Last month we talked about ways children come up with creative product ideas. That led us to stories about teens who have come up with so many amazing innovations. Did you know that teenagers invented the trampoline, earmuffs, waterskies, and Braille? Master inventor Benjamin Franklin reportedly invented swim fins when he was just 11 years old. Intel, Google and other companies sponsor international science and engineering fairs and award millions of dollars in prizes to top student researchers. If you want to be humbled, just search out some of the winning projects. Last year, Intel’s top prize went to a 16-year-old who invented an augmented reality system to help spinal surgeons. It was inspired by Pokémon Go. This is not a one-off teen genius; over 1,800 kids participated in the competition and their ideas ranged from cancer screening innovations to energy efficient underwater propulsion systems.
Science fairs, robotics competitions, even cardboard canoe races are showcases for teen innovation. Maybe your team needs a little dose of playful competition to invigorate your ideation cycles. There is something about the process of coming up with ideas under a deadline, knowing you have to pitch your idea to a judge or beat an opponent, and the possibility of winning a prize (even if it is just bragging rights) that encourages you to get creative.
Teens also tend to have very full and varied lives; as adults we tend to specialize. We focus on our work, maybe a hobby or two, but we aren’t actively learning about subjects outside our area of interest, and we probably aren’t participating in as many sports, clubs or other activities as your average teenager. Arguably, teens can be over scheduled, but being exposed to so many different ideas and experiences, including things you might not naturally gravitate towards, tends to open your eyes to new inspiration and spark curiosity. Get your team to try something new. Take a new class or read a book in a subject you’ve never tried before. In this time of “social distancing” maybe visit a park or go for a hike and observe the natural world more closely. Stimulate different parts of your brain and reflect on that experience for new ideas.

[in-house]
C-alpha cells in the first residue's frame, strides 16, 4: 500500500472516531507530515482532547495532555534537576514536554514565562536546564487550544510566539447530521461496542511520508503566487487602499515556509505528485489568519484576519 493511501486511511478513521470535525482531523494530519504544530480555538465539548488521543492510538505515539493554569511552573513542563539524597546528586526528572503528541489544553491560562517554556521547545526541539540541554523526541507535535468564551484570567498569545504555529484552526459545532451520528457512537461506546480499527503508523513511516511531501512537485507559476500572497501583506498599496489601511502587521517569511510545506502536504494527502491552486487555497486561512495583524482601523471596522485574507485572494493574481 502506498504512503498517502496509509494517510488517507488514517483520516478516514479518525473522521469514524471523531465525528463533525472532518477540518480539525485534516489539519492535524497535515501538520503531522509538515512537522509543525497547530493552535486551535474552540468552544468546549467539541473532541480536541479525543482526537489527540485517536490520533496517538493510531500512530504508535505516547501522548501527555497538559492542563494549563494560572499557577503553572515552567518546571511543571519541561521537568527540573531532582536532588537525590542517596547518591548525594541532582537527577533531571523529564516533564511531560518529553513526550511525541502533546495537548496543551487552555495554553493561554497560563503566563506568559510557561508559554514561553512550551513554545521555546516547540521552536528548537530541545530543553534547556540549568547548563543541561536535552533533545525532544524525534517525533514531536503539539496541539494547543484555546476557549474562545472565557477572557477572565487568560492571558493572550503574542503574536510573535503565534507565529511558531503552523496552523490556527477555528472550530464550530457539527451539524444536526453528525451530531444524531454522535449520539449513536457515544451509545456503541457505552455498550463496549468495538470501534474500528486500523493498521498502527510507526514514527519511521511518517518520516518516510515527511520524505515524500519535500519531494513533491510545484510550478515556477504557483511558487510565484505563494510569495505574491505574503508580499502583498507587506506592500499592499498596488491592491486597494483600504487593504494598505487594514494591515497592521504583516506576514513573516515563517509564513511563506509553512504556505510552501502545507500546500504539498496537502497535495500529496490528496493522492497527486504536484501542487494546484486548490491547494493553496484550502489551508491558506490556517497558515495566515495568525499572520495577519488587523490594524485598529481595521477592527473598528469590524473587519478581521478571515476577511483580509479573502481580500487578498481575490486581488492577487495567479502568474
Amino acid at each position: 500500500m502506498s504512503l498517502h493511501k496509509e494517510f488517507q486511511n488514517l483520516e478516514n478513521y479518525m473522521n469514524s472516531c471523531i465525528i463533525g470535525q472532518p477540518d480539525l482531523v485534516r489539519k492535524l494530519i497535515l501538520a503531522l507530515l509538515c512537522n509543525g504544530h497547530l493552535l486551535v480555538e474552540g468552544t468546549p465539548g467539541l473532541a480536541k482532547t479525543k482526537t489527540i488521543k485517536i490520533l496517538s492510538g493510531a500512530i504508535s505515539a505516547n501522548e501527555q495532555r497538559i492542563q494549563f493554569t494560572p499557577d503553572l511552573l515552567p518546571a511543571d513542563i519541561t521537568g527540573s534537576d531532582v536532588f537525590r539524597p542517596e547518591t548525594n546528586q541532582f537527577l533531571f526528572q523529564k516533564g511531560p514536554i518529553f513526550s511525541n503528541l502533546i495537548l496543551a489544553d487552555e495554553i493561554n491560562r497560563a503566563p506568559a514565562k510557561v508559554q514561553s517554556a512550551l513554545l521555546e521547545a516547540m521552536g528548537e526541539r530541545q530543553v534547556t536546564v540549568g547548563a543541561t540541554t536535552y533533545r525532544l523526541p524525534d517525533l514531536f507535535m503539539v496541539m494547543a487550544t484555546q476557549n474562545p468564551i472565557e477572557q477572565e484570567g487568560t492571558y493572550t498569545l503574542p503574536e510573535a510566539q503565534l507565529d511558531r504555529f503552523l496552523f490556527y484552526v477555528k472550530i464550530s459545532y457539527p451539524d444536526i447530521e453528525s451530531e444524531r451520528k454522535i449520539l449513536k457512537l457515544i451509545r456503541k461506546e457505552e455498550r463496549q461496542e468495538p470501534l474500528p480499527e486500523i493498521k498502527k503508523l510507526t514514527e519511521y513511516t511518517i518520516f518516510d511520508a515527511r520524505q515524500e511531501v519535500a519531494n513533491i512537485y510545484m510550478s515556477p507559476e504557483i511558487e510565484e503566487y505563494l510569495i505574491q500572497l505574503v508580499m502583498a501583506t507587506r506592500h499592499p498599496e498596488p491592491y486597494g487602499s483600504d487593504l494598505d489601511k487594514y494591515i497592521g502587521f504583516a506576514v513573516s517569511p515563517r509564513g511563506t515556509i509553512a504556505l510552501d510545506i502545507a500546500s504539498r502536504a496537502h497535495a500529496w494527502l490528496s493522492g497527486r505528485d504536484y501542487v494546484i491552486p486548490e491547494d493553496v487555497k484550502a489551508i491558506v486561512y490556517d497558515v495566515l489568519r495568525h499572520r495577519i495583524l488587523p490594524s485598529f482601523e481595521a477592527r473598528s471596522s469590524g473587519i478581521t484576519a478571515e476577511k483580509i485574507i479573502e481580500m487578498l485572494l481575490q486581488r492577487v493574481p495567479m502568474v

Another way you might harness teen-power in your ideation sessions is to look at the world through teen eyes. The way teens use technology, the games they play, and the issues they care about are all very different from adults. For your next project, pick an area that teens are talking about. For instance, teens are worried about our planet. Greta Thunberg was named Time Magazine’s 2019 Person of the Year, and she has inspired many teens to take action on climate change. Boyan Slat was just 16 years old when he conceived of a way to rid our oceans of trash and he was just 18 when he founded The Ocean Clean-up, a non-profit organization that is developing innovative solutions to this world-wide problem. Teens are passionate, and you can try to tap into some of that passion to come up with solutions that address issues teens care about.
Most of us don’t really want to relive our teenage years, but we can be inspired by the ideas and innovations coming from the current generation of teens. If you are looking for ways to jump start ideation or refine product ideas, we can help you navigate the path from idea to patent. Contact us at firstname.lastname@example.org for more details.